By now, it's a
that tablet sales will surpass those of the PC. The only question
that remains is: When?
That day is not too far away, if Sameer Singh, head analyst at
technology incubator BitChemy Ventures is to be believed. According
to Singh's projections, global tablet shipments will increase to
nearly 80 million in the fourth quarter, while PC shipments will
slide to around 70 million to 75 million.
"These shipment estimates could be affected by the pace of low cost
tablet penetration in emerging markets and any changes to the
) operating system," the analyst said. "However, given the scale of
the figures, I can say with confidence that quarterly tablet
shipments should overtake those of PCs by late 2013," Singh told
Because the biggest area of growth in the tablet market right now
is in emerging markets, where lower-end gadgets sell the best,
Singh's forecast is good news to the likes of
), who have managed to grow their market share relative to market
). Google and Amazon's sub-$200 tablets sell well, but they do not
earn profits for their firms.
According to research firm IDC, tablets running Android will
increase their market share to 46% in 2013, compared with 42% last
year. Apple's share, meanwhile, is projected to take a hit and fall
to 46% from 51% in 2012.
Of course, Apple is selling plenty of iPads despite the market
share hit. The Cupertino, California-based company shifted 19
million iPads in the first three months of 2013, which represented
a 65% jump from 2012. Year-over-year sales of iPhones grew a
relatively paltry 7% to 37 million in comparison.
But the continued growth in iPad sales posts a problem for Apple.
In order to fend off Google, Samsung, and a slew of Asian
(SHE:000063) who produce cheap tablets, Apple has had to introduce
cheaper versions of the iPad, which has eaten into sales of the
more expensive 9.7-inch iPad. Many analysts have said that the
popularity of the lower-priced iPad Mini was a big reason why
slid to 37.5% in 2013 from 38.44% in 2012.
Traditionally an enormously profitable company, the fall in Apple's
gross margins has worried investors, some of whom think Apple has
transitioned from a high-growth company to a
) or Microsoft - a mature, profitable but low-growth company that
appeals to value investors.
But Apple's move to accept lower margins on the iPad to hold on to
its tablet market share will prove to be a winning strategy in the
longer-run, says Farhad Manjoo of
Manjoo likens the iPad Mini to the iPod Nano or iPod Flash, saying,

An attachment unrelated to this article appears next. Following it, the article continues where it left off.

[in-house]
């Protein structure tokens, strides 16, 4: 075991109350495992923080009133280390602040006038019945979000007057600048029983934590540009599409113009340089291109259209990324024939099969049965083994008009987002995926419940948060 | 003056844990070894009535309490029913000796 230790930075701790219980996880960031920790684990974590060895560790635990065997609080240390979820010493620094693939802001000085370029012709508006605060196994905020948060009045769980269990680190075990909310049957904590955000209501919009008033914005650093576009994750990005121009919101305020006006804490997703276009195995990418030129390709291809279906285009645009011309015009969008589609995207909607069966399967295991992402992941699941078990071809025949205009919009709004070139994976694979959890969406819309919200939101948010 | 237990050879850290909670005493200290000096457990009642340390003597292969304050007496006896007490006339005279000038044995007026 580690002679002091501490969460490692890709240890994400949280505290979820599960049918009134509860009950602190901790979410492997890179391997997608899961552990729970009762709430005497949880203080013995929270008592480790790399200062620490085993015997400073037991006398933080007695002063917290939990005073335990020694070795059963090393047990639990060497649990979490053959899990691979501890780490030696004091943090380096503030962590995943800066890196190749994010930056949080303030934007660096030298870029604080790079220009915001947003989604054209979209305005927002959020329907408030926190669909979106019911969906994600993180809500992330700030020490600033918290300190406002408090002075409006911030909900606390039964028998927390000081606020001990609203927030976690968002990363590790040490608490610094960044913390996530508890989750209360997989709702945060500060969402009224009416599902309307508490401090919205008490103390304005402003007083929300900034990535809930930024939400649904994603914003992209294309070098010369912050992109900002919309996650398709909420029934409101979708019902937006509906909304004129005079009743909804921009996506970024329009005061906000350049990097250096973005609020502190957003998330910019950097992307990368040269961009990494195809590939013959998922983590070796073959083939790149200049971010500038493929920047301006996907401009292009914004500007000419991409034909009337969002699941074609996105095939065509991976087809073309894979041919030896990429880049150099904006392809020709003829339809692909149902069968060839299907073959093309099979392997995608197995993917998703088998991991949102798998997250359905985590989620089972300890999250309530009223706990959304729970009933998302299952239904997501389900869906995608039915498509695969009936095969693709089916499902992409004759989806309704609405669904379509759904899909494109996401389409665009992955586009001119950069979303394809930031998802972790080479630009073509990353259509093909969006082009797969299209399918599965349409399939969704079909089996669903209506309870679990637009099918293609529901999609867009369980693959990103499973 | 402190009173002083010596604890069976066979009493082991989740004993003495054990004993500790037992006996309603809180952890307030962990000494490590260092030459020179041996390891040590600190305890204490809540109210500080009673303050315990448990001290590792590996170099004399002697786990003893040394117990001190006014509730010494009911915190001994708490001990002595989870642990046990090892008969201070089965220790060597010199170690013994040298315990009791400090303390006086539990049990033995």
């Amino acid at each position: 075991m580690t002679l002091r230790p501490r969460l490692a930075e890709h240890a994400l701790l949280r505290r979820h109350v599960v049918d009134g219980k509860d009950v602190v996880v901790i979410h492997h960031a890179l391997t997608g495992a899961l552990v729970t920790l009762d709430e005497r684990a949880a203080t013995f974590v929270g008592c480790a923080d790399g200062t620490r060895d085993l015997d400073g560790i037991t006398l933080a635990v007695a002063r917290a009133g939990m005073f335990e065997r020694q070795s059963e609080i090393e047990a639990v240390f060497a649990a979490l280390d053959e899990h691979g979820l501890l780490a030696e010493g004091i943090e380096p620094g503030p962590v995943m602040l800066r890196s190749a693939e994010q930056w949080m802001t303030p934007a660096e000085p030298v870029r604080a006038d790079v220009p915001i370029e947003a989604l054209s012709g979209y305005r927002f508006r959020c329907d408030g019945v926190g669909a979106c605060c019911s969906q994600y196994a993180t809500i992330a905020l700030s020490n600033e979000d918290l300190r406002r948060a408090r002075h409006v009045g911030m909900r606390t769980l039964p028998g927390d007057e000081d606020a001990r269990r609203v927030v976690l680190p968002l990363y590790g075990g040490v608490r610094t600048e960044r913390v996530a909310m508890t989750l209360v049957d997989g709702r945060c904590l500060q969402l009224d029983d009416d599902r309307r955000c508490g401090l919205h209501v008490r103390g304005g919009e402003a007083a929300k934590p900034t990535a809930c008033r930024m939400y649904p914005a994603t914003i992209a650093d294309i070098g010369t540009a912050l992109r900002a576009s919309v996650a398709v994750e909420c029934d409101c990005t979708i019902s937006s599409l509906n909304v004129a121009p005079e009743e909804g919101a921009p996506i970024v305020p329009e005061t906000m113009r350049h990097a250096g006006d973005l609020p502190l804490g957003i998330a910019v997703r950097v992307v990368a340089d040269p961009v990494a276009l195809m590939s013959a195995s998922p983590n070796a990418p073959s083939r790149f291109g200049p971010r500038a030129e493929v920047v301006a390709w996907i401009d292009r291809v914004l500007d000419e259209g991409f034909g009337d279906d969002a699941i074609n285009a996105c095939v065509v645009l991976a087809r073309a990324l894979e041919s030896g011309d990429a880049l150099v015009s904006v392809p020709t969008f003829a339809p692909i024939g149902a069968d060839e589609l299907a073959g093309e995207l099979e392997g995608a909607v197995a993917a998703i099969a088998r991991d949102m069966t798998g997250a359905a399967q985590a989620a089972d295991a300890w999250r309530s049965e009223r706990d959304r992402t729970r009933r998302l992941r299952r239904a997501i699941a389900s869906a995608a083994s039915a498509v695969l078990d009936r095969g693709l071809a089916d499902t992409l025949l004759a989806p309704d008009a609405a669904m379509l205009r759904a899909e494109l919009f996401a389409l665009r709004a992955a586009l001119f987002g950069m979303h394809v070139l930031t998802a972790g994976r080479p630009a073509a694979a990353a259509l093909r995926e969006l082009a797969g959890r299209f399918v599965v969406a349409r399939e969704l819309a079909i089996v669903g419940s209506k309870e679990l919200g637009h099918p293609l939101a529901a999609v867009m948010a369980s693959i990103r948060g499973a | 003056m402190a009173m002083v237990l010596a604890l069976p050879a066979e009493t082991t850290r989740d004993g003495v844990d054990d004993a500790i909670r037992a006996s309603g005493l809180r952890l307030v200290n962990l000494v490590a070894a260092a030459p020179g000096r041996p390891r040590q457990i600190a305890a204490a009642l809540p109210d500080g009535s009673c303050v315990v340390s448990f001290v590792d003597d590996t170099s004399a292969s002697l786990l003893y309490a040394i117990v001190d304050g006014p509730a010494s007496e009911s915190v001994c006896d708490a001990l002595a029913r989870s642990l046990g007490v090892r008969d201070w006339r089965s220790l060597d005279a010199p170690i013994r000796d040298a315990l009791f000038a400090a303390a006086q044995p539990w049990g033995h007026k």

"In that business-unlike in the phone market-Apple began by
creating a category-defining product and then constantly expanded
its lineup to cover every price point and usage scenario." Once
customers are hooked onto the Apple ecosystem, they are then
unlikely to jump ship to Samsung or other competitors in the
future. Profit share follows market share-Apple can now make money
from its app store." (iPad app revenue
between January 2012 and January 2013.)
By releasing the cheap iPad Mini, Apple has lowered its overall
profitability, one of the factors dragging down its stock price.
But, as in the iPod business, the short-term profit loss will help
solidify long-term dominance. Here's the lock-in story again: Apple
is certain that people who jump on the iPad bandwagon today will
stick with it for life. Even if your iPad Mini purchase doesn't
help Apple's bottom line very much, you'll buy lots and lots of
apps for your device. Then, when the time comes to buy a new
tablet, you'll have little incentive to switch to Android and have
to buy all new apps. All those users will create a network-effects
advantage, too-developers will keep creating apps for the iPad
because that's where the users are, which will help attract more
users to the iPad, which increases developer interest, and so
Clear evidence for the success of Apple's lower-margins,
higher-share iPad strategy can be seen in China, which is the tech
giant's second-largest market. According to Beijing-based Umeng
Analytics Platform, the iPad represented an
of the China tablet market in the fourth quarter of 2012.
"When people think of tablets, they buy iPads," said Linda Jiang,
Umeng vice president of business development. "Android tablets
aren't gaining any significant market share."
Given the iPad Mini's success in an emerging market like China, the
obvious question to ask Apple CEO Tim Cook is, isn't it time to
produce a lower-end iPhone?
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